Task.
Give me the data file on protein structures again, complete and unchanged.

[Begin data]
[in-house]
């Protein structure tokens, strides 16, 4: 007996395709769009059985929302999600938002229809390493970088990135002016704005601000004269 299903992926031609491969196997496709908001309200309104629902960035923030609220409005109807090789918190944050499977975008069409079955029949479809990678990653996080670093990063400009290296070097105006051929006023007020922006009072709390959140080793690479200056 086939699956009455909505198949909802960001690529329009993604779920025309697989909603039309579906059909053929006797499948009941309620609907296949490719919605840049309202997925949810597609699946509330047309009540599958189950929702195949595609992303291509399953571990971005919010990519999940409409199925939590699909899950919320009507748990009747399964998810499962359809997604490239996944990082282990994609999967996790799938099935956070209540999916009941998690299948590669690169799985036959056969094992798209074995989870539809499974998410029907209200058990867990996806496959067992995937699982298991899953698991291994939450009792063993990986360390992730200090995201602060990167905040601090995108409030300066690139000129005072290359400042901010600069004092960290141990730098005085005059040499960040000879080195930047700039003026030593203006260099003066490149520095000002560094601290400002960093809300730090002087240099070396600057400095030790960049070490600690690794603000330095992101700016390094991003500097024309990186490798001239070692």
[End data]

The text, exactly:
[in-house]
């Protein structure tokens, strides 16, 4: 007996395709769009059985929302999600938002229809390493970088990135002016704005601000004269 299903992926031609491969196997496709908001309200309104629902960035923030609220409005109807090789918190944050499977975008069409079955029949479809990678990653996080670093990063400009290296070097105006051929006023007020922006009072709390959140080793690479200056 086939699956009455909505198949909802960001690529329009993604779920025309697989909603039309579906059909053929006797499948009941309620609907296949490719919605840049309202997925949810597609699946509330047309009540599958189950929702195949595609992303291509399953571990971005919010990519999940409409199925939590699909899950919320009507748990009747399964998810499962359809997604490239996944990082282990994609999967996790799938099935956070209540999916009941998690299948590669690169799985036959056969094992798209074995989870539809499974998410029907209200058990867990996806496959067992995937699982298991899953698991291994939450009792063993990986360390992730200090995201602060990167905040601090995108409030300066690139000129005072290359400042901010600069004092960290141990730098005085005059040499960040000879080195930047700039003026030593203006260099003066490149520095000002560094601290400002960093809300730090002087240099070396600057400095030790960049070490600690690794603000330095992101700016390094991003500097024309990186490798001239070692």